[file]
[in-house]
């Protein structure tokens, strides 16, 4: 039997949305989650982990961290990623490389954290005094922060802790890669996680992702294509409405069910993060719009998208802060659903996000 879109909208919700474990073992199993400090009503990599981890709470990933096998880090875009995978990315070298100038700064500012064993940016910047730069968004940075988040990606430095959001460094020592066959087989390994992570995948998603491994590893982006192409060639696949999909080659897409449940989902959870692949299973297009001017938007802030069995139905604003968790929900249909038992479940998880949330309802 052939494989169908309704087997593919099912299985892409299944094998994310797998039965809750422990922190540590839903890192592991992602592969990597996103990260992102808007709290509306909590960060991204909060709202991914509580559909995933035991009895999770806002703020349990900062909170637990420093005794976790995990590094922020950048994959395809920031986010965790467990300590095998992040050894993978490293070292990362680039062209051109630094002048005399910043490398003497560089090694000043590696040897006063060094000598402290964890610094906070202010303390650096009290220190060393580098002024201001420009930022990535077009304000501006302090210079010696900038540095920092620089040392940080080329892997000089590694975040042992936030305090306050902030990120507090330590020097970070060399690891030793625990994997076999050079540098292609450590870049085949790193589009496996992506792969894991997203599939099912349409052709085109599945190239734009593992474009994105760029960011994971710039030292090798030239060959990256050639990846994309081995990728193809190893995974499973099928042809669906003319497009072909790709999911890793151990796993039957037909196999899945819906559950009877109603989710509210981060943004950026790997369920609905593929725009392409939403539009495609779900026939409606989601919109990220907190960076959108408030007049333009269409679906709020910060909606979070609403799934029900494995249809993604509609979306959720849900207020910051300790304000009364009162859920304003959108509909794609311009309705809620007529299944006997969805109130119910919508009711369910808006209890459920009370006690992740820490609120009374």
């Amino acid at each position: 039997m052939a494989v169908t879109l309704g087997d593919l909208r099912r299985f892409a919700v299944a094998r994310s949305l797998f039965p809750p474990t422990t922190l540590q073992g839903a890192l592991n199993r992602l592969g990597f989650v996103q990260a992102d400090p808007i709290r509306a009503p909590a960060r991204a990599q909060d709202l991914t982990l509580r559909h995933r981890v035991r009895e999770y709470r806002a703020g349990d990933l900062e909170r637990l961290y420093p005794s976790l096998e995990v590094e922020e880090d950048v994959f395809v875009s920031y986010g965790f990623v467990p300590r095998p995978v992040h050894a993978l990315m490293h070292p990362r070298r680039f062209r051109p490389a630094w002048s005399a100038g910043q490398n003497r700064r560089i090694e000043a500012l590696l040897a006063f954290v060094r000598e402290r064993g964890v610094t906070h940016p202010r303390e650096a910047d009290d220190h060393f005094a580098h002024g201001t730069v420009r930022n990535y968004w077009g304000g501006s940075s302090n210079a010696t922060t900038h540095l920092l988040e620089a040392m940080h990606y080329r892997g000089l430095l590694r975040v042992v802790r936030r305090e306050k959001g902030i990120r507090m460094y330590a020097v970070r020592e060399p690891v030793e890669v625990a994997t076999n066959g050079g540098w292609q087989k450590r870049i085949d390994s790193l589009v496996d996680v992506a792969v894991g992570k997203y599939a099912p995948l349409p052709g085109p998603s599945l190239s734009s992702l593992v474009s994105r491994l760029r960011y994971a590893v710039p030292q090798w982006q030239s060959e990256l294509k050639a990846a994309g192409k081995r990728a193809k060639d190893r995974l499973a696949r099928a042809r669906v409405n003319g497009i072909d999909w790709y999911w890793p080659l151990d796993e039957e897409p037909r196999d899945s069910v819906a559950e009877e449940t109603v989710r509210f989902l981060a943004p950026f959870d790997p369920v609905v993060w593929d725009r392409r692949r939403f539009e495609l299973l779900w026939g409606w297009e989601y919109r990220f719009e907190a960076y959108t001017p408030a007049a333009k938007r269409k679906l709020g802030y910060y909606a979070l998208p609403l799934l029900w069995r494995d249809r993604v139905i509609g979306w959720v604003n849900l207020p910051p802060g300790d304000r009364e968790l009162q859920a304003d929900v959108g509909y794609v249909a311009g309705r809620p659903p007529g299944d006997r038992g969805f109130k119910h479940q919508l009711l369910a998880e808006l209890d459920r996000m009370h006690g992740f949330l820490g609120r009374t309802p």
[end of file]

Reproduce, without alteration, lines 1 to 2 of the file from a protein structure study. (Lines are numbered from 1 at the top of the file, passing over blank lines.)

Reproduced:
[in-house]
């Protein structure tokens, strides 16, 4: 039997949305989650982990961290990623490389954290005094922060802790890669996680992702294509409405069910993060719009998208802060659903996000 879109909208919700474990073992199993400090009503990599981890709470990933096998880090875009995978990315070298100038700064500012064993940016910047730069968004940075988040990606430095959001460094020592066959087989390994992570995948998603491994590893982006192409060639696949999909080659897409449940989902959870692949299973297009001017938007802030069995139905604003968790929900249909038992479940998880949330309802 052939494989169908309704087997593919099912299985892409299944094998994310797998039965809750422990922190540590839903890192592991992602592969990597996103990260992102808007709290509306909590960060991204909060709202991914509580559909995933035991009895999770806002703020349990900062909170637990420093005794976790995990590094922020950048994959395809920031986010965790467990300590095998992040050894993978490293070292990362680039062209051109630094002048005399910043490398003497560089090694000043590696040897006063060094000598402290964890610094906070202010303390650096009290220190060393580098002024201001420009930022990535077009304000501006302090210079010696900038540095920092620089040392940080080329892997000089590694975040042992936030305090306050902030990120507090330590020097970070060399690891030793625990994997076999050079540098292609450590870049085949790193589009496996992506792969894991997203599939099912349409052709085109599945190239734009593992474009994105760029960011994971710039030292090798030239060959990256050639990846994309081995990728193809190893995974499973099928042809669906003319497009072909790709999911890793151990796993039957037909196999899945819906559950009877109603989710509210981060943004950026790997369920609905593929725009392409939403539009495609779900026939409606989601919109990220907190960076959108408030007049333009269409679906709020910060909606979070609403799934029900494995249809993604509609979306959720849900207020910051300790304000009364009162859920304003959108509909794609311009309705809620007529299944006997969805109130119910919508009711369910808006209890459920009370006690992740820490609120009374």